Keep in mind that cannabis legalization does not prevent an employer from prohibiting cannabis use during “work hours,” which includes unpaid breaks and mealtimes, even if the employee leaves the worksite. Employers can also prohibit the use of cannabis during periods when an employee is “on call.” In addition, employers can also prohibit cannabis possession while at work and prohibit cannabis use, and possession, in company vehicles or on company property, even after regular business hours or shifts.  When a remote employee works from the confines of a private residence, however, an employer cannot prohibit possession of cannabis at the remote location because the term “worksite” does not include a remote employee’s private residence. N.Y. Lab L. §201-D. As such, an employer can only impose discipline of a remote employee if s/he exhibited articulable symptoms of impairment during work hours, not for possession of cannabis.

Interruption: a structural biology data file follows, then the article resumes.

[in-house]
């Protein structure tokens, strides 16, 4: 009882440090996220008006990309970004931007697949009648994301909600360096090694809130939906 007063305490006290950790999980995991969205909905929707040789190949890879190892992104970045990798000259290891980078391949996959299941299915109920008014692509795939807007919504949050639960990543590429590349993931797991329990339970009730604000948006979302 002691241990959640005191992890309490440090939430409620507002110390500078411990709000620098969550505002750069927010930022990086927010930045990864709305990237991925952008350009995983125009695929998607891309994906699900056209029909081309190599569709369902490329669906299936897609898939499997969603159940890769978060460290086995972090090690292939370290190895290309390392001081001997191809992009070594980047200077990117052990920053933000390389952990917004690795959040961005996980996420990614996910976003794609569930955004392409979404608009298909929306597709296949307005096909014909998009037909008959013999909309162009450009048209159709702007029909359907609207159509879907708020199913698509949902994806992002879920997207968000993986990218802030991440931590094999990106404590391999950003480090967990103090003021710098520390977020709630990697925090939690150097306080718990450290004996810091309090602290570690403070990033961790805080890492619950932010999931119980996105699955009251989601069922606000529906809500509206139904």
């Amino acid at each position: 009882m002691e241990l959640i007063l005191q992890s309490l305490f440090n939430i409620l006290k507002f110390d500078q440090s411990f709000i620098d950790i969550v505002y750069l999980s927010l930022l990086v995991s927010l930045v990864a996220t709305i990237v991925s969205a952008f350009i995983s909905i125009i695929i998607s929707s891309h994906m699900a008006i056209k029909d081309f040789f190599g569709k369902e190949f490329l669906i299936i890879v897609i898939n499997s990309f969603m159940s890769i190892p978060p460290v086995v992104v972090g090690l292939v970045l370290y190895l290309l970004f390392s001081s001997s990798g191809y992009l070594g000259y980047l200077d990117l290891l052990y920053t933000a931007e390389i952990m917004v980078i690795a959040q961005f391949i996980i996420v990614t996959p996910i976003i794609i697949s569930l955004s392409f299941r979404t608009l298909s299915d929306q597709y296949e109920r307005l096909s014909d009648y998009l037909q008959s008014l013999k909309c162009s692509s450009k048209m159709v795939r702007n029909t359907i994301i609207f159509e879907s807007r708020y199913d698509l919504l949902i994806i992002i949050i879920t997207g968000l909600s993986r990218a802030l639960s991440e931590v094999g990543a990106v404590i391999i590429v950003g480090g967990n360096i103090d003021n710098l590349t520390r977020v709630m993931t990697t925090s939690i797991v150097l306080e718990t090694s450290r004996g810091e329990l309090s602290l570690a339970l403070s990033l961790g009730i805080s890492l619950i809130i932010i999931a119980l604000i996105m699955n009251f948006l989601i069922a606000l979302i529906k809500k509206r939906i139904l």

If you believe you have been improperly disciplined by your employer for legal use of cannabis, contact a workers’ rights attorney.

217 S. Salina St., 6th Fl.,
Syracuse, NY 13202

T: 315-471-0405
F: 315-471-7849

Attorney Advertising. Prior results do not guarantee a similar outcome. This site is published for informational purposes only and does not constitute legal advice.  This site neither creates nor implies an attorney-client relationship.

Find us on Mastodon: @WorkplaceLawyer@union.place